Kevin Smith Raises the Stakes in Masters of the Universe: Revelation

Making Skeletor scary and bringing a darker tone to the universe, which includes beloved '80s cartoon He-Man and the Masters of the Universe, made sense to both the Clerks creator and Netflix. Plus, Orko is now cool.

by | July 22, 2021 | Comments

Masters of the Universe, both as a toy line and 1980s cartoon, holds a peculiar place in the modern fandom economy. Those who remember it as more than just an obvious 30-minute toy commercial do so with a special fondness. Beyond key characters like He-Man and Skeletor, they hunt down mint condition examples of puntastic figures like Buzz-Off, Clawful, and Man-E-Faces, and support more modern toys from the likes of Mattel and Super7.

But unlike many of its contemporaries, MOTU remains somewhat niche without a major motion picture success  – despite one being in development for decades ­– or an animated update capturing the imaginations of the next generation of fans.

Kevin Smith

(Photo by Netflix)

Netflix’s new Masters of the Universe: Revelation may finally kick-start the second major wave of MOTU fandom. But as executive producer Kevin Smith recently told Rotten Tomatoes, its first job is to key into the minds of those who were there in 1983 and held aloft their love for the concept ever since.

“Mattel television and Netflix said to me, ‘We want to make a series for the people who love the old series,’” he explained. An upcoming series, He-Man and the Masters of the Universe, will start over from scratch, leaving Revelation more of a free hand to “do something that completely honors the franchise, honors the toys, [and] sequelize, spiritually, the show.”

Masters of the Universe: Revelation

(Photo by Netflix)

And boy does it. Taking its cues from Filmation’s 1980s series, He-Man and the Masters of the Universe – although, because of a complicated series of acquisitions and rights issues, don’t expect to hear the cartoon’s iconic title theme – Revelation moves the story past the stalemate of the original cartoon with Skeletor (voiced by Mark Hamill) finally getting the upper-hand on He-Man (Chris Wood). In the process, he alters the balance of power on their planet, Eternia and the original series’s status quo – and that’s just the first 10 minutes!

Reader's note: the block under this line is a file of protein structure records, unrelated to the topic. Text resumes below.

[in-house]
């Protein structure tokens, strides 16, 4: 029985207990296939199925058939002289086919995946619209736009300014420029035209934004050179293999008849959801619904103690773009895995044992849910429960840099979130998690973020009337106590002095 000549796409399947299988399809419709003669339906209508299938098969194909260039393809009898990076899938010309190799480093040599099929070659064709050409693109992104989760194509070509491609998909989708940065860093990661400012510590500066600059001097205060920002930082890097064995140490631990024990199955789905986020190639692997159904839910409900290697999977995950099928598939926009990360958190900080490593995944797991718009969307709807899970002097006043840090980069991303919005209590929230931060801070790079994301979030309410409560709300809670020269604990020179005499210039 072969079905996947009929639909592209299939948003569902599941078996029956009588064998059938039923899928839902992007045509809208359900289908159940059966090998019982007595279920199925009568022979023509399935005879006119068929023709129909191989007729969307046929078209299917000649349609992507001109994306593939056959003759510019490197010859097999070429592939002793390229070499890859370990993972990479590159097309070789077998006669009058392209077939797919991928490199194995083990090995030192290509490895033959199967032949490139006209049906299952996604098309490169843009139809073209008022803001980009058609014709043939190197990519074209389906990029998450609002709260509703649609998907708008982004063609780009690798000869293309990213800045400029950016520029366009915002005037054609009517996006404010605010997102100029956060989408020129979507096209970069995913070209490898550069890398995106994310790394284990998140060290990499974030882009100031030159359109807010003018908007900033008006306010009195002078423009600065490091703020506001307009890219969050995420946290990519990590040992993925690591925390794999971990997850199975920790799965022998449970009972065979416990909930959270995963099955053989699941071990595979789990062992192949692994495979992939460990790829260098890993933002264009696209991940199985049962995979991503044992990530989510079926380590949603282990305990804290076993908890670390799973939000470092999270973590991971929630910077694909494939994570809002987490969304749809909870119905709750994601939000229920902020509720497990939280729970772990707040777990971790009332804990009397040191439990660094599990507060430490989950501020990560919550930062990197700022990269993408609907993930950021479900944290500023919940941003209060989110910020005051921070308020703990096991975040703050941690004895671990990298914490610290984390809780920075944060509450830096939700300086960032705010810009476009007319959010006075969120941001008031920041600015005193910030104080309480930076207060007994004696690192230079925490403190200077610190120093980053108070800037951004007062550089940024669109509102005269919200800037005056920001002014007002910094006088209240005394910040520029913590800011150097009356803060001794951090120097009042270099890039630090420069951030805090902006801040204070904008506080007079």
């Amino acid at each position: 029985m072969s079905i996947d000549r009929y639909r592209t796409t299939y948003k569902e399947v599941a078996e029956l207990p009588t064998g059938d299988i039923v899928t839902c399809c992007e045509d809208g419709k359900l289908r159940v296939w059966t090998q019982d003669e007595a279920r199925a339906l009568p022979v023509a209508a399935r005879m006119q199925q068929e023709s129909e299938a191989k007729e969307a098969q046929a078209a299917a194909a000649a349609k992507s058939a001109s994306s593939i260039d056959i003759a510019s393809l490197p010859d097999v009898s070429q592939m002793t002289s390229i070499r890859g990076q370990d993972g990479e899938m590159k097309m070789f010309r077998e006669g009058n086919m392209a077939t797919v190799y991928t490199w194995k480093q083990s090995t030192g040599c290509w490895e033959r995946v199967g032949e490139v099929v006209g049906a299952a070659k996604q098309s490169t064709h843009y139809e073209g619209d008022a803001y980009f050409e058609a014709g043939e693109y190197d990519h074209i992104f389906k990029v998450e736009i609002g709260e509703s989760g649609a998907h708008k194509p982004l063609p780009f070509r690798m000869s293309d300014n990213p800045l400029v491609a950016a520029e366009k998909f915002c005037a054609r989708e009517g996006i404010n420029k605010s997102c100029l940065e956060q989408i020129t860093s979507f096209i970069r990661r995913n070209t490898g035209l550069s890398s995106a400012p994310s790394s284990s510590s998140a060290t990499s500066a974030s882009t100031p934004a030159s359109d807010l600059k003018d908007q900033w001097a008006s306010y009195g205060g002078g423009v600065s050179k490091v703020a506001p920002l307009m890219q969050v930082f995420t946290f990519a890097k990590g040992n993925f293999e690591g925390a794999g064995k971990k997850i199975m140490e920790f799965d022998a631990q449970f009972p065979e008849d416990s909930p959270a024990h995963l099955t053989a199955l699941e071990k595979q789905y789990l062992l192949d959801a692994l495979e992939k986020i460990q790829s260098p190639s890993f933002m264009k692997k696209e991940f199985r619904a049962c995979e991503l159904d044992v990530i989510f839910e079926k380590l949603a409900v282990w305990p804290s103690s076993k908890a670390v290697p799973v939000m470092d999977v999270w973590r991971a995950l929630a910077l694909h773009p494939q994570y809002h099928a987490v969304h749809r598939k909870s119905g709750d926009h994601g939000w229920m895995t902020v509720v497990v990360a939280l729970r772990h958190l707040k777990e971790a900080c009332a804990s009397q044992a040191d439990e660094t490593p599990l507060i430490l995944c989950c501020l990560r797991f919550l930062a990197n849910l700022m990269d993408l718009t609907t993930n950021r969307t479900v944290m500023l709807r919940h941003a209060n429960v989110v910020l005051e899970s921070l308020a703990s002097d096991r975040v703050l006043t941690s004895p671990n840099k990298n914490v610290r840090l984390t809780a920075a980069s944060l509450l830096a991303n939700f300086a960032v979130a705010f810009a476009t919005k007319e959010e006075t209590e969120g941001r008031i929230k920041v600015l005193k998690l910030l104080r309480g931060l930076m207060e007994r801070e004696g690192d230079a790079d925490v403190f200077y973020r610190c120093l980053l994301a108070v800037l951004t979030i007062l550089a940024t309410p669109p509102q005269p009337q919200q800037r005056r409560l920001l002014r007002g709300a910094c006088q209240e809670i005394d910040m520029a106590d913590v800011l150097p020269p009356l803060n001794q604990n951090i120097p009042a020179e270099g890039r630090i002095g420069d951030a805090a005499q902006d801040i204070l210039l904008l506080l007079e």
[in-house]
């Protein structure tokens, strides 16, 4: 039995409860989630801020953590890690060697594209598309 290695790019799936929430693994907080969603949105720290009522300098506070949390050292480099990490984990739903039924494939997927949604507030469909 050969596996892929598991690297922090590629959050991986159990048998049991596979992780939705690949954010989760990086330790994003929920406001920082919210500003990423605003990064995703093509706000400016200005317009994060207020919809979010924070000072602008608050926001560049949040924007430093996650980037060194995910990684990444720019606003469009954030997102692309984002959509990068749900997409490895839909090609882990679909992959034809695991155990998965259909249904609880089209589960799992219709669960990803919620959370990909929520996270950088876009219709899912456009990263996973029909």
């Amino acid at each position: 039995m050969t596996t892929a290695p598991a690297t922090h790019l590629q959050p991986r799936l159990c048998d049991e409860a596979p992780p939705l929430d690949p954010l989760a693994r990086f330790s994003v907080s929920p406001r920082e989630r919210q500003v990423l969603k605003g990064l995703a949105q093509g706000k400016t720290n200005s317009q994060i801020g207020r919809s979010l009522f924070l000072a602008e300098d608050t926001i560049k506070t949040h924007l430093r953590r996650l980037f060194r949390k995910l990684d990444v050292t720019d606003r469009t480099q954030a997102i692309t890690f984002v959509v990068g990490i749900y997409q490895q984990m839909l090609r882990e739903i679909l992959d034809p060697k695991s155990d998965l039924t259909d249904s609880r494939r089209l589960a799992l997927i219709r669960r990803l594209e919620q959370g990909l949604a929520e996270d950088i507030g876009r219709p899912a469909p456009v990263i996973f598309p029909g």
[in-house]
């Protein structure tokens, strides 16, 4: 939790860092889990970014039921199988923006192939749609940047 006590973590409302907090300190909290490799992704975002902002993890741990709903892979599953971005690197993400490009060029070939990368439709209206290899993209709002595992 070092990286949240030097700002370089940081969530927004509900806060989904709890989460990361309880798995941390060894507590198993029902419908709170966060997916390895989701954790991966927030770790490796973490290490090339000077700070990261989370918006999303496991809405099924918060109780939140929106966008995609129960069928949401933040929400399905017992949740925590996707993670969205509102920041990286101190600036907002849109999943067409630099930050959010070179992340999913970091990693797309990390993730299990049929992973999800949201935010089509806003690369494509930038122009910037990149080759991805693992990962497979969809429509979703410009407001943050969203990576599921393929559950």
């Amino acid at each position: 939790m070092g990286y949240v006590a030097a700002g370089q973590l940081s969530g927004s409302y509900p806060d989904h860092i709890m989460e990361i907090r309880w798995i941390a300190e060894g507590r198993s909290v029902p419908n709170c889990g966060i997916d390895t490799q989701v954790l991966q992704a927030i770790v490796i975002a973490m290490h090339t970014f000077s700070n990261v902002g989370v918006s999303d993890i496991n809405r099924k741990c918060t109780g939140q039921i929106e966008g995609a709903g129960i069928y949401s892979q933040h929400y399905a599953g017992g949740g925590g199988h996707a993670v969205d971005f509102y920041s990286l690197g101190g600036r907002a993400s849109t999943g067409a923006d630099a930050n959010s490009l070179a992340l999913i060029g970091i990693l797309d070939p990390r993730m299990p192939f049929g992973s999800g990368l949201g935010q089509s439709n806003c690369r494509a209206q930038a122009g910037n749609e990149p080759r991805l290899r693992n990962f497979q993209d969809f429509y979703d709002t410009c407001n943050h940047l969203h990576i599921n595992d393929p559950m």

Skeletor’s actions reframe his bumbling in the ’80s cartoon as a sort of long-con against the defenders of Castle Grayskull. To Smith, making Skeletor more of a figure of menace was key to story.

“Number one: Skeletor is visually one of the best villains of the 20th century, right up there with Darth Vader and stuff. Everybody knows the guy. Even if you don’t know f—ing Masters of the Universe, you know Skeletor and what he looks like,” he said.

Masters of the Universe: Revelation

(Photo by Netflix)

But that imagery, inspired by toy designer Mark Taylor’s childhood memory of seeing an actual mummified corpse at an amusement park, was always at odds with his persona on the cartoon, which turned him into a high-pitched buffoon to appease stringent regulations for children’s programming at the time. And though subsequent MOTU projects, like the low-budget Cannon feature film and the short-lived 2002 animated program, made Skeletor a darker presence, his presentation from the ’80s remained definitive. Smith made presenting him as a figure of menace a key part of his pitch to Mattel and Netflix.